I watched my parents buy 5-6 blenders in my lifetime. Each costing anywhere from $30-$100. Each of them either breaking, or not being able to truly blend to the consistency they wanted. They might have been able to buy 2 home vita-mixes for that cost. As a cook, this tool is amazing. I have never seen one break, and that is after making thousands of purees, dressings, even chocolate(from coco nibs to smoothish chocolate!, you will need a Melanger to go all the way).
Quick Side note
I don’t recommend making chocolate in your vitamix, my Chef was always worried I would break it. I am just letting you know, that I made it happen…
Now, I have never seen one burn out. I have worked at a restaurant that shared kitchens. Supposedly, the other kitchen broke theirs because they were making a fluid gel and burned out the motor(I can see that happening). However, most of these have near lifetime warranties!
might be laughing at me right now. A Fry Daddy…really?? However, I remember using this puppy
at Cafe Juanita to fry hundreds of little blue cheese doughnuts. We
didn’t have a real fryer, so this was our only choice. It does good
work. It is small, so if you need a bigger fryer. Then take a look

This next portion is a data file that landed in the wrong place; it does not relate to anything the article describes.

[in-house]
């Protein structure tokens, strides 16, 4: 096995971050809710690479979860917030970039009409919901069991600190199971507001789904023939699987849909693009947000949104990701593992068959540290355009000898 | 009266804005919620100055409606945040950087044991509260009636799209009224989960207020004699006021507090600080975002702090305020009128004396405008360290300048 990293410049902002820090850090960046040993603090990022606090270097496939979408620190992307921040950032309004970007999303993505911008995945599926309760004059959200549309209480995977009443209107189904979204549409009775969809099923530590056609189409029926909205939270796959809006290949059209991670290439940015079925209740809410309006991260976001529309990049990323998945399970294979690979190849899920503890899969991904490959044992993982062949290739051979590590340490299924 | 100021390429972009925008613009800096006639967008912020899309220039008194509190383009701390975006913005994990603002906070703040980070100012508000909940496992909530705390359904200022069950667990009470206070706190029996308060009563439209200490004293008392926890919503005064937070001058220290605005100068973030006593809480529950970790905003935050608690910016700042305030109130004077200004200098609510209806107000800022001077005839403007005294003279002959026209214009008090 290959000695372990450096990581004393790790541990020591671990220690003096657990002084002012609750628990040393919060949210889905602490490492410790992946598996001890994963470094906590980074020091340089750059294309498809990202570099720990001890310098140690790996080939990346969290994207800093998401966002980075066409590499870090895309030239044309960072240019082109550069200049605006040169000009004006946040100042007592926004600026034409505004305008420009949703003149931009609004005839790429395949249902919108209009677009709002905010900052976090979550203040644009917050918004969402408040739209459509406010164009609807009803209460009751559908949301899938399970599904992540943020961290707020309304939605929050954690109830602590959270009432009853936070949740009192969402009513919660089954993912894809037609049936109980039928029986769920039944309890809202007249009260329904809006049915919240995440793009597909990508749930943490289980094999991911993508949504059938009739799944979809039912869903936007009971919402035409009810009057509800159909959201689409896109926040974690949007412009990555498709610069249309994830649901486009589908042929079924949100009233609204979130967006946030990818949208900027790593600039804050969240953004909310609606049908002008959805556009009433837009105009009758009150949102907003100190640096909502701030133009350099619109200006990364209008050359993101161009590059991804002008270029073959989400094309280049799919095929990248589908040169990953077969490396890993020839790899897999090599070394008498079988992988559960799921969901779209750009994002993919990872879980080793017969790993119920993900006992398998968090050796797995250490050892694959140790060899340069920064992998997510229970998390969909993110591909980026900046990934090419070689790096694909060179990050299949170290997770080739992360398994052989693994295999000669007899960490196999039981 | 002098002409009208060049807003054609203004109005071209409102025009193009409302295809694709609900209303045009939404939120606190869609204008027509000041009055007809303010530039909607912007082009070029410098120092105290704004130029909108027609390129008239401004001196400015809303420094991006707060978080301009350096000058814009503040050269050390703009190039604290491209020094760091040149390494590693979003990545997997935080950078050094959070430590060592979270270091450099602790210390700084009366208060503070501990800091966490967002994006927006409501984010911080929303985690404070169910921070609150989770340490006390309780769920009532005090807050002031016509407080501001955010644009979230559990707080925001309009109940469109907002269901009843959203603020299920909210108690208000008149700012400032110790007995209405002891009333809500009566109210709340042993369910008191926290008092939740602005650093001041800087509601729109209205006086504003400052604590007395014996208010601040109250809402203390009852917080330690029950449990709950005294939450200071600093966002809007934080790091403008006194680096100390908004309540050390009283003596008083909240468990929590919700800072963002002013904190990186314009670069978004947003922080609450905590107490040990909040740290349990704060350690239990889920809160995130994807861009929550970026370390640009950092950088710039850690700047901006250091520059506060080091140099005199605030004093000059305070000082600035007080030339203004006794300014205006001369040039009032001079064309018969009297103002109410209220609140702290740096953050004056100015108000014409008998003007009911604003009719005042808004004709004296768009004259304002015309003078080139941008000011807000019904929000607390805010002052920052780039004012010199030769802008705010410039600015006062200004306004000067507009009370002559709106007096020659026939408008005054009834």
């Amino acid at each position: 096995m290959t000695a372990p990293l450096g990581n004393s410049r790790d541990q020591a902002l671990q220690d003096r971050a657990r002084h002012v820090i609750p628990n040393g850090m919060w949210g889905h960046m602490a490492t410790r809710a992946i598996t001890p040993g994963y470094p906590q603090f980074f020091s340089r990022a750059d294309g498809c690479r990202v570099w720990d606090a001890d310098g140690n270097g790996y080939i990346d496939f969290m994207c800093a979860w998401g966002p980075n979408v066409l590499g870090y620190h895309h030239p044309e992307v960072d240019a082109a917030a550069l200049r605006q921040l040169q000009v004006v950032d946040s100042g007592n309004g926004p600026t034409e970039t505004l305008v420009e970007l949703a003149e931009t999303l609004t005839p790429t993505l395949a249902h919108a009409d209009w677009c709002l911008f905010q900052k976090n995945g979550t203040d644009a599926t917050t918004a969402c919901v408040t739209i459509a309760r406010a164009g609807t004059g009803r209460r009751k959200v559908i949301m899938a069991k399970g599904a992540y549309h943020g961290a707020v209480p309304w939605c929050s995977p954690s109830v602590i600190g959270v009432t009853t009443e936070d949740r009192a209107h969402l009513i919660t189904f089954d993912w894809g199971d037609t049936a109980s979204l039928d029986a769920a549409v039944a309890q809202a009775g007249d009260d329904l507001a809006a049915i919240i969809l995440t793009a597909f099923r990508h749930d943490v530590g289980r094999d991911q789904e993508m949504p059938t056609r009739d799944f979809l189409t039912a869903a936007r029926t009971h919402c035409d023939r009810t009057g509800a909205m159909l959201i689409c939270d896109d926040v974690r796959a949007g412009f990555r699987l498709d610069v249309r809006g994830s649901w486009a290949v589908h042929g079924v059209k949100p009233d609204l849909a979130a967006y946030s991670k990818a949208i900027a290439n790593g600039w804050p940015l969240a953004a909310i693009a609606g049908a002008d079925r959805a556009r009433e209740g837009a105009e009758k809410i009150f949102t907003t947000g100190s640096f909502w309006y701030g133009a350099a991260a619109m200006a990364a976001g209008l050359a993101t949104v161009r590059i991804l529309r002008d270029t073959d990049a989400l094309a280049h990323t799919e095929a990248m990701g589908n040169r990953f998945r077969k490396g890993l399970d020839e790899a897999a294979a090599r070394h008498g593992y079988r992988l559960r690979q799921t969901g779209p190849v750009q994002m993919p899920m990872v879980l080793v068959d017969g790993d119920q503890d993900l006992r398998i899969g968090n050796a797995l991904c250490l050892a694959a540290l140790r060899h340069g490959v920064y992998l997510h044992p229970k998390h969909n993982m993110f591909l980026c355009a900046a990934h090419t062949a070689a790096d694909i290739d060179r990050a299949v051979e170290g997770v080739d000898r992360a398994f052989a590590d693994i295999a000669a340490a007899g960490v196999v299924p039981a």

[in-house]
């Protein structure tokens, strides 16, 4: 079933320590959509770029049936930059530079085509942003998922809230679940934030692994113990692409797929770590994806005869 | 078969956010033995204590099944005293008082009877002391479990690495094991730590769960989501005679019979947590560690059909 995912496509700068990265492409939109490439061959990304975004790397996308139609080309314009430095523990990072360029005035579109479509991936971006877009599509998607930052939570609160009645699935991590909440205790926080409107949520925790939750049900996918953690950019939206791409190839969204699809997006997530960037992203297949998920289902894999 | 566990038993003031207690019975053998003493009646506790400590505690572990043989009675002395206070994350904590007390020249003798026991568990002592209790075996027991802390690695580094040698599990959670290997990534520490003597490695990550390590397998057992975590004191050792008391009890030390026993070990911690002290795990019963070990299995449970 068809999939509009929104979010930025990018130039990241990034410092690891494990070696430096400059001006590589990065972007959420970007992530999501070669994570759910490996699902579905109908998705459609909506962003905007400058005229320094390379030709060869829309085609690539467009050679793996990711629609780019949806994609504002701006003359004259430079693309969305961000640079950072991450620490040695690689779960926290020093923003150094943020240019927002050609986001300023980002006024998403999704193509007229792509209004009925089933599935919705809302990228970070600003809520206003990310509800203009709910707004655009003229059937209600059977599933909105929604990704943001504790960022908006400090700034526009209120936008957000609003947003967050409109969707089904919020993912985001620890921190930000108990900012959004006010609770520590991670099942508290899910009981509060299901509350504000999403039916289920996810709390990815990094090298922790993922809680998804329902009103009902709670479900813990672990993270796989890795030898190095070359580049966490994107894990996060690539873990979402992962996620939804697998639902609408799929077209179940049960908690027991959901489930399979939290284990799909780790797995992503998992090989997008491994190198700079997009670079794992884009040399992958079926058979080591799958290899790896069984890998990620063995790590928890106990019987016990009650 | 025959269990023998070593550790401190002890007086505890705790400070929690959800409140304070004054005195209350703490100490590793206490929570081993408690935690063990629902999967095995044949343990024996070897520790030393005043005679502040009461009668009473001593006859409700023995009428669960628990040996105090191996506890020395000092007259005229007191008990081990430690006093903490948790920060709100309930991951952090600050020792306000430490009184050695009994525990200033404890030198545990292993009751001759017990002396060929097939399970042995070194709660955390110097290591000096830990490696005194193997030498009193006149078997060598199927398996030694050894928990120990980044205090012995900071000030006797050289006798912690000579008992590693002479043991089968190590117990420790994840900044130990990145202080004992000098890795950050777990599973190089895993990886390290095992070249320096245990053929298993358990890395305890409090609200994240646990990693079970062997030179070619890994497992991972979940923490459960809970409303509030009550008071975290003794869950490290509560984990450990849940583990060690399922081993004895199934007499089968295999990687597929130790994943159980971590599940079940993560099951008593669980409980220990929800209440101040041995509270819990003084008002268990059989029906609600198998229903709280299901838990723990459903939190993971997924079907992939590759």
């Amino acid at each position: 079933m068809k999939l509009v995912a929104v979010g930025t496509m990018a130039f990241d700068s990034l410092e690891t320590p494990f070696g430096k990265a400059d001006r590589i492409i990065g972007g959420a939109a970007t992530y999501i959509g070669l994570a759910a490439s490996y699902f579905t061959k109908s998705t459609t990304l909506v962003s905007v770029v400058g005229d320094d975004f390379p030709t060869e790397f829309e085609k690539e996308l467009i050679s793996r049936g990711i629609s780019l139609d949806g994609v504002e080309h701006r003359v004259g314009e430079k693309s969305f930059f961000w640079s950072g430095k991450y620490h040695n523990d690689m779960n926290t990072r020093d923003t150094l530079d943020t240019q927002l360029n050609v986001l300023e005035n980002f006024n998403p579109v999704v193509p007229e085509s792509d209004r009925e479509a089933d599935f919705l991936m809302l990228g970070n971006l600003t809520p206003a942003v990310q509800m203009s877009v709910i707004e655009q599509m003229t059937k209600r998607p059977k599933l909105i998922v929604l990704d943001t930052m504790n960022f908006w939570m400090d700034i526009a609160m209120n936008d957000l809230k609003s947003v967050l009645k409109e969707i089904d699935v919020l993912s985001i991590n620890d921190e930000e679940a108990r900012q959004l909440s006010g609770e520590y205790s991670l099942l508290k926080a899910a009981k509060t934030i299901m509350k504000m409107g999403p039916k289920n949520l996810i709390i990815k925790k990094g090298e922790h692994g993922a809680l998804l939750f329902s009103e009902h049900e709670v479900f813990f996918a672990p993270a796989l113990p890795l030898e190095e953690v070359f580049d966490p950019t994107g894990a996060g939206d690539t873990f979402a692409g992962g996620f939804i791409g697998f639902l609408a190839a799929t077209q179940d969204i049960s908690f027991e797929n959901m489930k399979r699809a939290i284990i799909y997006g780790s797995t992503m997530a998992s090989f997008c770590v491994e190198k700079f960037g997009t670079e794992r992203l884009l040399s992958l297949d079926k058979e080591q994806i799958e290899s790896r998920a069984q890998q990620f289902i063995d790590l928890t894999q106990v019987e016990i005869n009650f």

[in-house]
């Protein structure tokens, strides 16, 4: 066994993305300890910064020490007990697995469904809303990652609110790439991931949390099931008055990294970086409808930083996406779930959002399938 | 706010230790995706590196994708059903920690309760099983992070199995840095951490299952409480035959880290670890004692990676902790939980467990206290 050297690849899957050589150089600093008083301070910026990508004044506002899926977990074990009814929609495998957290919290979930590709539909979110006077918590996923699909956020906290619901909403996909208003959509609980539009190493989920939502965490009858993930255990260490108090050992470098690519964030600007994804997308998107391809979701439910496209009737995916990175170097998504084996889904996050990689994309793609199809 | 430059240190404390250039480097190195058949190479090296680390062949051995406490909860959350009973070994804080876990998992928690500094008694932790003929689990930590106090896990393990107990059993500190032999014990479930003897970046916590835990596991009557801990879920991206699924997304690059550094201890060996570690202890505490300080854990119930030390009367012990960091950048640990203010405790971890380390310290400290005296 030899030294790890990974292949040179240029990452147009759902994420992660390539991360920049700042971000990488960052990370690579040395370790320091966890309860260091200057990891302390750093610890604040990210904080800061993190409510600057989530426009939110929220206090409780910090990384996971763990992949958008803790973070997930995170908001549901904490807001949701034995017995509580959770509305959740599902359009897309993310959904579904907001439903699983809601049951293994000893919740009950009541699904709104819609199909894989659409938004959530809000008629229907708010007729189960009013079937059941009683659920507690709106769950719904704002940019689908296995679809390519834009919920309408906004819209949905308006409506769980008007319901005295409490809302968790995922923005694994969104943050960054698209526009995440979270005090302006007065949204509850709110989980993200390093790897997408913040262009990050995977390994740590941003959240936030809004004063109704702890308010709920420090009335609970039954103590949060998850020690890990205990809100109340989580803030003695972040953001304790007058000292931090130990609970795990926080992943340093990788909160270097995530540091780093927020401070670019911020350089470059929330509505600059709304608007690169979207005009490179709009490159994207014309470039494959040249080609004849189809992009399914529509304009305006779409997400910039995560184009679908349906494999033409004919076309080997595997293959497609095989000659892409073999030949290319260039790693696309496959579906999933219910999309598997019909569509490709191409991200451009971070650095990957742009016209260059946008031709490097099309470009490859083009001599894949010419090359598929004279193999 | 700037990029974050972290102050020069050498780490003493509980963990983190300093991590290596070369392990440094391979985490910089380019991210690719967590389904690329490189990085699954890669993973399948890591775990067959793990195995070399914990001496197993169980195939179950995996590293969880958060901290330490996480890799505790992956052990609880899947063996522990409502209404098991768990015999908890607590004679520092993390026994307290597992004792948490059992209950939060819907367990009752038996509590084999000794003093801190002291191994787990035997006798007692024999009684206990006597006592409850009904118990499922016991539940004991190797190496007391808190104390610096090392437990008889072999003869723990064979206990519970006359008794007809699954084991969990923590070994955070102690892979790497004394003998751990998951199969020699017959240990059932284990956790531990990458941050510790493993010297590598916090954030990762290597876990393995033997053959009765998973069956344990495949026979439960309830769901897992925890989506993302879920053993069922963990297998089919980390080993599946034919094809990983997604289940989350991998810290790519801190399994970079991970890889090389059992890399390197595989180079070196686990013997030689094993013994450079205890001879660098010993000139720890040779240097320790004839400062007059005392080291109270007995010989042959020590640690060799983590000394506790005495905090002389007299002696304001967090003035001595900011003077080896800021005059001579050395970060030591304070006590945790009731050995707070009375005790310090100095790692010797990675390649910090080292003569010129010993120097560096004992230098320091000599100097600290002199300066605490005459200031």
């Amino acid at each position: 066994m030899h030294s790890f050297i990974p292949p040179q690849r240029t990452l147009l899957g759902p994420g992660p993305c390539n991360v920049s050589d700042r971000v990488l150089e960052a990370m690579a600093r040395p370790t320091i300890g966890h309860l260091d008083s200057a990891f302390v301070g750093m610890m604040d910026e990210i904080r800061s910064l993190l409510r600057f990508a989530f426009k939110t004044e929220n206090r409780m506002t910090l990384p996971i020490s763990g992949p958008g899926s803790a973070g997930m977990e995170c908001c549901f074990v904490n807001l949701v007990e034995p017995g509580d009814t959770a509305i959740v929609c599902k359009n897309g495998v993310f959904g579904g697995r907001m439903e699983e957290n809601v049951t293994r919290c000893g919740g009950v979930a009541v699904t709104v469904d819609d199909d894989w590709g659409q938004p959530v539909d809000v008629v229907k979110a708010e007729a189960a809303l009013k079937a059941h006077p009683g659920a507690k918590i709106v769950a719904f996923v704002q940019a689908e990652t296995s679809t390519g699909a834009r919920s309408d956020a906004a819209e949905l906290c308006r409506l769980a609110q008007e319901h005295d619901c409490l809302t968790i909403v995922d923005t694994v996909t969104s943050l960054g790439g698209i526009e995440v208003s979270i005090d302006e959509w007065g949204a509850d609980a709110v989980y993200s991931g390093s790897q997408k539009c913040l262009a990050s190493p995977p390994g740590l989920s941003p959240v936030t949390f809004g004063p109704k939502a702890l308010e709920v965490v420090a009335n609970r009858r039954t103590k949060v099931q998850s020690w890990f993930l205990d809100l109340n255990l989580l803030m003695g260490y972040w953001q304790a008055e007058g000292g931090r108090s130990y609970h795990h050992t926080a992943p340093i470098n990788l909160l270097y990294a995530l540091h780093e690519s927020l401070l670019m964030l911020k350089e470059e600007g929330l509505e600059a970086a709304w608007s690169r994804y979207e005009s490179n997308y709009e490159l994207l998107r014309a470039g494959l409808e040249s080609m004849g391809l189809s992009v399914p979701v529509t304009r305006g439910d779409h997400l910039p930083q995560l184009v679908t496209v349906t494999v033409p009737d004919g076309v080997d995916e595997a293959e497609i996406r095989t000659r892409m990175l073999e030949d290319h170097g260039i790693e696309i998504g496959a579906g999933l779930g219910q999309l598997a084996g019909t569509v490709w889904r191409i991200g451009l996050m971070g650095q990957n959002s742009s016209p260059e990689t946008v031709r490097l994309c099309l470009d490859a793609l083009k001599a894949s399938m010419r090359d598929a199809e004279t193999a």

around a restaurant supply store for the classic two tank fryers. I can’t actually recommend anything else (that is this size), because I haven’t used
anything besides a fry daddy and big giant industrial deep fryers. I could mention some large $8+k fryers…
Do you need to froth a foam on the fly, maybe make a 2 gallon batch of mayonnaise, emulsify, break down, puree, or just want a tool to pull out when you don’t want to use your vitamix? I think that is the best way to describe this tool. It is very useful for foaming and what not. I do believe most people just use it when they don’t feel like plugging in and cleaning a vita mix. It does great work, but it won’t make your soup as smooth as a vita mix. You also don’t have to go quart by quart (like a vita mix) when pureeing a soup. You can just stick this into your pot and puree away.
Finally, this tool was more for fun. We used it at the Herbfarm…I am not sure if it would be useful for anybody. We did a dish with wood oven roasted pumpkin, oak cream and maple cotton candy. There were a few other places we put the cotton candy. It stayed on for several menus. My chef personally loved the dish, and I would agree. It was a great combinations of flavors and textures(especially the oak cream!). However, I think it was a tool that was bought for one menu and beyond that, it was rarely used. If however, you own a candy or pastry shop. It would be pretty cool to have. I have seen people sell a few ounces for $8-$9 as “artisanal cotton candy”. Knowing how much sugar costs, if that is selling…they are making a mint.
Well that was my list of top power tools for chefs. Do you have cooking gadgets you love? Let me know. I am sure I have forgotten the smoke gun or the similar one use tools (I never liked the smoke gun, I always used a bee smoker).
All of the links to products are Amazon Affiliate links. I would like to be candid that I do receive a percentage of the purchase price. That being said, all the products I reference I have either used or own. I want to help people looking for products anyway! I don’t want people buying things that won’t benefit them.